Brexit & Heartbreak

The Whig party’s aversion to absolute monarchy in the early 18th Centrvl0002-01_0tury coined the term vox populi vox dei, which declared that the voice of the people is the voice of God. On June 23rd, the people of Britain spoke out and opted for the so-called Brexit, with the populist charlatan Nigel Farage characterizing the exit as a brave act of independence from the EU, as if the British people were suffering under a repressive, tyrannical reign for decades.

In the initial aftermath of the Brexit, alarming uncertainty and tension has filled the air: Markets are crumbling with a recession looming. The European political process will inevitably become more acrimonious as other Member States – relying on the new precedent established by the Brexit – will likely resort to using the exit as a threat to “negotiate” a more favorable position (not for the Union but for themselves). Even the process of how Britain will exit (assuming that the procedure will be based on Article 50 of the Lisbon Treaty) will likely render unpleasantries and rancor with the remaining 27 Member States being able to “dictate” many of the terms regarding how Britain will exit.

The EU, even before the Brexit, was already facing a sustained and relentless crisis, but now that Britain has bailed on this failed marriage, things are about to get even worse: Confusion, distrust, and unease will likely spread across the EU and beyond as the first domino has – undeniably – fallen. While there is still a possibility for Britain to take the Norwegian route and to remain in the European Economic Area, this is a rather unlikely outcome (given that the populist gripe in the first place was mostly based on the somewhat erroneous assumption that the EU was “syphoning money away from the British people”).

Aside from the gloomy forecast and the uncertain future, it is particularly interesting to note the various similarities between the rising populist movements (mostly anti-EU) spreading across Europe and the US Presidential election: The two commonalities worth noting here is what some have referred to as the aversion of the experts and the emergence of the anti-establishment candidates (see e.g. the Five Star Movement in Italy or the presumptive US presidential nominee, Donald J. Drumpf).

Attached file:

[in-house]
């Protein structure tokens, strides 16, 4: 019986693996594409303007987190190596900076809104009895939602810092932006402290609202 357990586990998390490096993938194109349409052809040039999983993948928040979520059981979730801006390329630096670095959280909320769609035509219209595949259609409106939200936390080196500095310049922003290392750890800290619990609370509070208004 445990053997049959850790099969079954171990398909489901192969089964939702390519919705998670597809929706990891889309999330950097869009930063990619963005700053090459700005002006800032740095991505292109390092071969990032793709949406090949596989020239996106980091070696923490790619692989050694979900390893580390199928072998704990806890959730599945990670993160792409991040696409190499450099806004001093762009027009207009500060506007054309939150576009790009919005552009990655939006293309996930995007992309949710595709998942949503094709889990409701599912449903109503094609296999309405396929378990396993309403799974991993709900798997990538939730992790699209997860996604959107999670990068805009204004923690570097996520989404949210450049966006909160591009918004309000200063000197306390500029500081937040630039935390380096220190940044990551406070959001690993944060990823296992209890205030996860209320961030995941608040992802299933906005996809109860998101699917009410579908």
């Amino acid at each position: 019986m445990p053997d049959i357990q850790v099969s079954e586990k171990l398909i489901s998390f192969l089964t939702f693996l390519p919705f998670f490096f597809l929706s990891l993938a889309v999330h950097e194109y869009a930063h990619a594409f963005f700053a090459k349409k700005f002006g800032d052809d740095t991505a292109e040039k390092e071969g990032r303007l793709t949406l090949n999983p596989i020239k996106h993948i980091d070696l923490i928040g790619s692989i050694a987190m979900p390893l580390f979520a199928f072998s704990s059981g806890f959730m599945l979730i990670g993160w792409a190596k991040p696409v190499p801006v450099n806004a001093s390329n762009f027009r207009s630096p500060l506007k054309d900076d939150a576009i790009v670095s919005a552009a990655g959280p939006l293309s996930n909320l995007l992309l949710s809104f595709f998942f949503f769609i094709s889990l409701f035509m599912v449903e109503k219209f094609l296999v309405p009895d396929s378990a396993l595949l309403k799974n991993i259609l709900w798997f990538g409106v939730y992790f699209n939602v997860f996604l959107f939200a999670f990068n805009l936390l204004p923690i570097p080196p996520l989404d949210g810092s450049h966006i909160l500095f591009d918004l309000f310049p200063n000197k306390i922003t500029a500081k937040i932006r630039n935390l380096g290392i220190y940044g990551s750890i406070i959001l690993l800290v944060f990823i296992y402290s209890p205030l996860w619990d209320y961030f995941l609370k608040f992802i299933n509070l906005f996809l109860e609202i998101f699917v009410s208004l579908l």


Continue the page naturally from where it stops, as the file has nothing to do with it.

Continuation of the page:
What is particularly noteworthy is not just the decreasing trust in the traditional establishments, but the manipulability – or perhaps the gullibility – of the general electorate. This is not a symptom shared by one side of the political spectrum more than the other, but a common one all across: The tendency of the voting public to be so casually swayed by campaign slogans and political ads, which may not be entirely based on facts or reality is a grave cause for concern.

Often, the electorate succumbs to emotive arguments and fear mongering, which arguably paved the path for the Brexit and the rise of the Drumpf. Moreover, there is a growing myopathy amongst the populists that if they leave the EU or if they simply elect an anti-establishment candidate that somehow, things will change for the better. History, however, has shown us time and time again that simple solutions very rarely fix the underlying problems and that the voice of the people, is not necessarily that of God’s.

While breakups are tough, they also serve as a wake up call. Perhaps it brings attention to the things we may have been taking for granted. Just maybe, it forces us to find the errors in our ways, things we may have done wrong, and to take this heartbreak as an opportunity for reflection and an unexpected chance for growth previously unimagined. And while we may still be recoiling from the shock, what better way to start this introspection now by resisting our collective tendency to be swayed by emotional propaganda, to stop settling for the simple answers moving forward, and to get past the myopic thinking that have lead us astray. What better time to start than now?


Leave a Reply

Your email address will not be published. Required fields are marked *

This site uses Akismet to reduce spam. Learn how your comment data is processed.